Presentation is loading. Please wait.

Presentation is loading. Please wait.

Young Engineers and Training Working Group Working Group formed in 2010 to consider ways to meet shortfall of engineers identified by members The group.

Similar presentations


Presentation on theme: "Young Engineers and Training Working Group Working Group formed in 2010 to consider ways to meet shortfall of engineers identified by members The group."— Presentation transcript:

1 Young Engineers and Training Working Group Working Group formed in 2010 to consider ways to meet shortfall of engineers identified by members The group considers the following Consultation with BBGA members Attracting young people into aircraft engineering Training needs Funding Government bodies Meets every three months Prepared by Group is made up of representatives from membership and wider industry, training providers, CAA, university and public examination board

2 Progress Demographics :- identifying what future staff requirements are Current lack of good data Best working figures are ± 80% mechanics or craft grades to 20% licensed or certifying engineers The figure for licensed engineers is likely to include staff working in management, planning, airworthiness and quality as well as certifying staff Estimate obtained from discussion with members of working group, SEMTA and national statistics Prepared by

3

4 Licensed Engineer Age Profiles Prepared by

5 Current Training Provision for Maintenance Staff Further education courses at level 2 Delivers hand skills and technical certificate covering basic knowledge at college, public funding available Level 2 Apprenticeships Delivers hand skills and technical knowledge at college and in employment, apprentices must be employed, public funding available Level 3 Apprenticeships Higher knowledge content, still can have some craft skills delivery May shortly include qualification allowing application for A licence once competence requirements are met – one qualification only, public funding available Foundation degree/B licence Mainly knowledge content, some hand skills. Funded through higher education funding system/student loans. Some airlines using this as basis for B licence apprenticeships and delivering degree themselves or with a partner college. Prepared by

6 Current Training Provision for Maintenance Staff City and Guilds 2675 qualification mapped to EASA Part 66 A Licence - undergoing Part 66 approval with CAA Distinction in the appropriate units + logbook/evidence of practical experience qualifies candidates for Category A Licence Proportion of those graduating from this course expected to be approximately equivalent to the 80:20 ratio discussed earlier Majority of those graduating from this qualification (pass/credit) will be skilled maintenance/craft staff Training schools holding Part 147 approval will be able to deliver the City and Guilds as part of an apprenticeship and apply for public funding in the same way as any other training establishment or college. This qualification is a stepping stone towards publicly recognised qualifications for aircraft maintenance meeting industry needs Prepared by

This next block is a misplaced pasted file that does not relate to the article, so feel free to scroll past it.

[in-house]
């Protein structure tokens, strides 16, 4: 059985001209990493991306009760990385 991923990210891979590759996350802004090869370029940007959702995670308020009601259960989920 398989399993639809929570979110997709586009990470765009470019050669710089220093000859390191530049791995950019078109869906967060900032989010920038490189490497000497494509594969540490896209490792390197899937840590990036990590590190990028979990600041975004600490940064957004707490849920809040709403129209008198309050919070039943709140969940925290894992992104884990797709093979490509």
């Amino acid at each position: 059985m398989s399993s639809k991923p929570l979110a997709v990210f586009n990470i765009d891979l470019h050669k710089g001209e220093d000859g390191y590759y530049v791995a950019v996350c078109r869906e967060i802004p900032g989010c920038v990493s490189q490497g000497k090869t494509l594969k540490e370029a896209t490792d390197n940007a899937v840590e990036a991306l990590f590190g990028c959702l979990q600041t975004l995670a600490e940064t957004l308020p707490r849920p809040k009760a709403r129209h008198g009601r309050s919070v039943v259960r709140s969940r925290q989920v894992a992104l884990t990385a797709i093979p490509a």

7 Future Development Possibilities Differences course between A and B licences leading to level 4 apprenticeships Encourage use of continual professional development logbooks for all disciplines Identify and develop National Occupational Standards for all disciplines Develop qualifications and definitions of competence for all airworthiness disciplines – maintenance, airworthiness, quality, planning, records, etc; Develop Centres of Excellence around the UK for access to good quality training. Identify career development pathways to encourage new entrants and help retention Identify, develop and promote opportunities to encourage young people into industry Information point for industry and young people to raise awareness of training and career opportunities and promote good practice Prepared by

8 Future Development Possibilities Cat A Cat B differences – City and Guilds 2675 A licence needs support from industry to encourage development of B Licence qualification Encourage other examining boards to seek Part 66 Approval Framework for Level 4 apprenticeships (Cat B) approved in principle Prepared by

9 Future Development Possibilities Work with Sector Skills Council and CAA to extend National Occupational Standards for disciplines not yet included Use NOS to work with industry, regulator and examining boards to develop public exams and definitions of competence Identify career development pathways to a)Help industry identify competent staff for recruitment and promotion b)Help industry develop staff to meet company requirements c)Help staff retention d)Encourage recruitment of right people into industry Prepared by

10 Future Development Possibilities Cat A Cat B differences – City and Guilds 2675 A licence needs support from industry to encourage development of B Licence qualification Encourage other examining boards to seek Part 66 Approval Framework for Level 4 apprenticeships (Cat B) approved in principle Prepared by

11 ARC Signatories Subpart G M.A.707(a) outlines requirements for Airworthiness Review Staff issuing ARCs Five years experience in continuing airworthiness (3 years for aircraft 2730 Kg and below, not used for Commercial Air Transport & Balloons) Expansion of this found in Part M subpart C, G and M.A A.30(e) requires competence defined by a procedure and acceptable to the Competent Authority Expansion of this found in AMC 145.A.30 (e) Personnel requirements and Appendix IV to Part 145 in accordance with 145.A.30 (J)1 and 2 Prepared by Competence Definitions in Current Legislation

12 Prepared by Thank You


Download ppt "Young Engineers and Training Working Group Working Group formed in 2010 to consider ways to meet shortfall of engineers identified by members The group."

Similar presentations


Ads by Google